Job seekers often ask me if employers are hiring during the summer. My answer to them is, “Sure.” In fact, a career center near me is in the process of filling three positions. But on a whole, employers are not hiring as much as in late fall.
A recent article in Monster.com supports this claim:
“Major hiring initiatives may follow close on the heels of the holidays and summer. ‘The big months for hiring are January and February, and late September and October,’ says [Scott] Testa. ‘Job seekers who make contact right at the start of these cycles have the best chance of being hired.'”
Consider this: while some job seekers are taking the summer off for vacation, you’ll have a head start on your job search. There will be less competition.
So, is summer the time to take vacation? Heck no. Summer is perhaps the best time to find the job you really want. No, you won’t find it on Monster.com or any other job board. You’ll find it by setting the foundation for the fall.
This will entail conducting your labor market research, and then networking, networking, and networking. Follow these five steps for success.
1. Coming up with a target company list is the first step toward landing your ideal job. These are the companies you’re dying to work for. This is where your research begins.
I tell job seekers that they should have a list of 10-15 companies for which they’d like to work. Many don’t; they have a hard time naming five. Yet if some of them were asked to name their top five restaurants, they could.
2. Once you’ve identified the companies you’d like to research, you should dedicate a great deal of your computer time visiting their websites…and less time applying online.
Study what’s happening at your chosen companies. Read website pages on their products or services, their press releases (if they’re a public company), biographies of the companies’ principals, and any other information that will increase your knowledge of said companies.
Your goal is to eventually make contact and meet with people at your target companies, so it makes sense to know about the companies before you approach them. This research will also help when composing your résumé and cover letter and, of course, it will come into play at the interview.
3. If you don’t have familiar contacts at your favorite companies, you’ll have to identify new potential contacts. You might be successful ferreting them out by calling reception, but chances are you’ll have more success by utilizing LinkedIn’s Companies feature.
Most likely you’ll have outside first degree connections who know the people you’d like to contact—connections who could send an introduction to someone in the company. My advice is to start with someone at your level and work your way up to decision makers.
Let us not forget the power of personal, or face-to-face, networking. Reaching out to job seekers or people currently working can yield great advice and leads to contacts. Your superficial connections (neighbors, friends, etc.) may know people you’d like to contact.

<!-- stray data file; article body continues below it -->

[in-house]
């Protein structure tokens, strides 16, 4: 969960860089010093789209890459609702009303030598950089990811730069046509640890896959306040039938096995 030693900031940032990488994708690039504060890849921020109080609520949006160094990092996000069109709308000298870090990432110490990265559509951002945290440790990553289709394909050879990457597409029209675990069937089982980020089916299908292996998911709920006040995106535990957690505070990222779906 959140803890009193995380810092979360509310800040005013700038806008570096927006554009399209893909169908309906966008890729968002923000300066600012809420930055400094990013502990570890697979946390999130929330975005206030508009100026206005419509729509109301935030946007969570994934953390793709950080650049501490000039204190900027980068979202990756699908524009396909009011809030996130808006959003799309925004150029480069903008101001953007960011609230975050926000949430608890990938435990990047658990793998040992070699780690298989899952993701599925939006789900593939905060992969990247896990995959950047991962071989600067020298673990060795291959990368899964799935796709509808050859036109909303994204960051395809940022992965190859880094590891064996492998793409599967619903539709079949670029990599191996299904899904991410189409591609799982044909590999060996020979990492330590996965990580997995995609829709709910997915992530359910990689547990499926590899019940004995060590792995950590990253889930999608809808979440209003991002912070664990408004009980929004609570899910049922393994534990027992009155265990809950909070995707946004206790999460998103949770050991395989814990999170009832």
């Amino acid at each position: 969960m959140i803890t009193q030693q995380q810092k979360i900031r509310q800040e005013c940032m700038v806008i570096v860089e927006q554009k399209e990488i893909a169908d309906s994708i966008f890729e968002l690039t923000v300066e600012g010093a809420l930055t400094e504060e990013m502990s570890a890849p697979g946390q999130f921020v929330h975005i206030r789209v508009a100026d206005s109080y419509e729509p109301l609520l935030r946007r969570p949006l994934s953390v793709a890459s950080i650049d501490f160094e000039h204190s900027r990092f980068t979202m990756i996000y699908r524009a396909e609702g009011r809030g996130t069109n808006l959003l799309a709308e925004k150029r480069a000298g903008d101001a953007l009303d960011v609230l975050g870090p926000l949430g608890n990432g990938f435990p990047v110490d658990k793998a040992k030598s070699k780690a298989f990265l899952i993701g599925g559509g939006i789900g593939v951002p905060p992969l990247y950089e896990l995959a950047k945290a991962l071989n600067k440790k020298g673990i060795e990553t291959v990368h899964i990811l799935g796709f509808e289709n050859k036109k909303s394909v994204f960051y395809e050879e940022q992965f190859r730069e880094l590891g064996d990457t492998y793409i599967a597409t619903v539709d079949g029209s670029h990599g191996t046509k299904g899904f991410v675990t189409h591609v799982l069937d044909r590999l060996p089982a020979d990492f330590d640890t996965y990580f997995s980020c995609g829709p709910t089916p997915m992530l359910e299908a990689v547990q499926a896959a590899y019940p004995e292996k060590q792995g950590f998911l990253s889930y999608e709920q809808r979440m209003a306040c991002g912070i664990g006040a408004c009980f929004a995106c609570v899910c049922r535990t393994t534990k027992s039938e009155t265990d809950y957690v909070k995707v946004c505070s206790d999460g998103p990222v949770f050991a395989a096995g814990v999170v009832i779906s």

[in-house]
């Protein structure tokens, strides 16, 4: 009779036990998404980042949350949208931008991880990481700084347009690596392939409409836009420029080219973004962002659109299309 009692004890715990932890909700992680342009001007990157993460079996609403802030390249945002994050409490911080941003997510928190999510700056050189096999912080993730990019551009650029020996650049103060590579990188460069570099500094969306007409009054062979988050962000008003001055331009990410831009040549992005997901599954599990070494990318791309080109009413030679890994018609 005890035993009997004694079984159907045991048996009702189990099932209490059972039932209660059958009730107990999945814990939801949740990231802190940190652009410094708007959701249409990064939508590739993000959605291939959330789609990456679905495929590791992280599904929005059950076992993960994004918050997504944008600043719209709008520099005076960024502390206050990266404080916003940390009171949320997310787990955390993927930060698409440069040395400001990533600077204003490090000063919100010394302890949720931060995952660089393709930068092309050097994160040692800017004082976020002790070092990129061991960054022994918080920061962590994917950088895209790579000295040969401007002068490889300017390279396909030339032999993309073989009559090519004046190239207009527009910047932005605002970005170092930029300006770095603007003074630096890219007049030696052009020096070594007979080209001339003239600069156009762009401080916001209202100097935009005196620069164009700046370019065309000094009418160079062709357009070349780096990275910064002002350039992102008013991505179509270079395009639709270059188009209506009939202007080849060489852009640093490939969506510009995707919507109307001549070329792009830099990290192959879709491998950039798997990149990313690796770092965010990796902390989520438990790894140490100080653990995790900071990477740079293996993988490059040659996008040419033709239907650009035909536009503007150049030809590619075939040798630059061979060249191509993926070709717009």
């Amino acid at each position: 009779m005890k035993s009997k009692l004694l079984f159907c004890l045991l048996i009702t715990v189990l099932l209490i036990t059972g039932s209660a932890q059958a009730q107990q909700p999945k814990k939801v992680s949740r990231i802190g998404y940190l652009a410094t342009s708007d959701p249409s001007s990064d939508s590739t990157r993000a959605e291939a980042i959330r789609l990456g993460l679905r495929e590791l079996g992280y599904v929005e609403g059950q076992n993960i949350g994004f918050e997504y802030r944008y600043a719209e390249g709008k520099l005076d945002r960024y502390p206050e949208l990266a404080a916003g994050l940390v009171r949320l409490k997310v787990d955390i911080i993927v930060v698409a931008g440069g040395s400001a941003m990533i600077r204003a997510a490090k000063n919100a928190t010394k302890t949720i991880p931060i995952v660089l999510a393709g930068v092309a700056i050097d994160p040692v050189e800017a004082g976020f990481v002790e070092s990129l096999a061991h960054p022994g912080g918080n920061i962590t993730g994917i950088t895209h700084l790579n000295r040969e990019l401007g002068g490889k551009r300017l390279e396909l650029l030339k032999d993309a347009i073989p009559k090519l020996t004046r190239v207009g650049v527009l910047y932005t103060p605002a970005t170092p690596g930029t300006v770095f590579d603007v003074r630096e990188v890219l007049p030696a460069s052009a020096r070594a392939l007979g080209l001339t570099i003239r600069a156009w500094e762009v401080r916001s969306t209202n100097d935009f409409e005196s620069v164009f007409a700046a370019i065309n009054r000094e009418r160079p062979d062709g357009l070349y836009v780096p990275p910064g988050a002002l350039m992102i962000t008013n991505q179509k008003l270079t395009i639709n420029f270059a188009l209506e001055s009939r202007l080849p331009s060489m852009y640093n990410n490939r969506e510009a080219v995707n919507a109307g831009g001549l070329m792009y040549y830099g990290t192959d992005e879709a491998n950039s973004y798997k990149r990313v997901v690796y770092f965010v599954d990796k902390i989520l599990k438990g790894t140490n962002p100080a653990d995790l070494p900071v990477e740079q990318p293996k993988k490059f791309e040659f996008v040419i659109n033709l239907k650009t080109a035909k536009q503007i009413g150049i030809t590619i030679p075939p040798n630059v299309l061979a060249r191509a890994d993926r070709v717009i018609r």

4. Begin initial contact with those who you’ve identified as viable contacts. Your job is to become known by your desired companies.
Will you be as well known as internal candidates? Probably not, but you’ll be better known than the schmucks who apply cold for the advertised positions—the 20%-30% of the jobs that thousands of other people are applying for.
Let’s face it; going through the process of applying for jobs on the major job boards is like being one of many casting your fishing line into a pool where one job exists. Instead spend your time on researching the companies so you’ll have illuminating questions to ask.
So, how do you draw the attention of potential employers?
- Contact someone via the phone and ask for an informational meeting. People these days are often busy and, despite wanting to speak with you, don’t have a great deal of time to sit with you and provide you with the information you seek. So don’t be disappointed if you don’t get an enthusiastic reply.
- Send a trusted and one-of-the-best-kept-secrets networking email. This approach is similar to making a cold call to someone at a company, but it is in writing and, therefore, less bold. Employers are more likely to read a networking email than return your call. Unfortunately, it’s a slower process and doesn’t yield immediate results.
- A meeting with the hiring manager or even someone who does what you do continues your research efforts. You will ask illuminating questions that provoke informative conversation and ideally leads to meetings with other people in the company. At this point you’re not asking for job, you’re asking for advice and information.
5. Sealing the deal. Follow up with everyone you contacted at your selected companies. Send a brief e-mail or hard copy letter asking if they received your résumé or initial introductory letter. If you’ve met with them, thank them for their time and valuable information they’ve imparted.
Send your inquiry no later than a week after first contact. For encouragement, I suggest you read Never Eat Alone by Keith Ferrazzi. It’s probably the most recommended books on networking in history and for good reason.
Ferrazzi goes into great detail about his methods of building relationships through networking, while emphasizing the importance of constantly following up with valued contacts.
So, you can take the summer off and go on vacation, or you can get the leg up on other job seekers and be proactive in your job search. Look at it this way: although employers may not be hiring as rapidly as they will in the fall, you’re investing in a job of your choice.
Photo, Flickr, Andrea Cisneros
Photo: Flickr, Adam Smok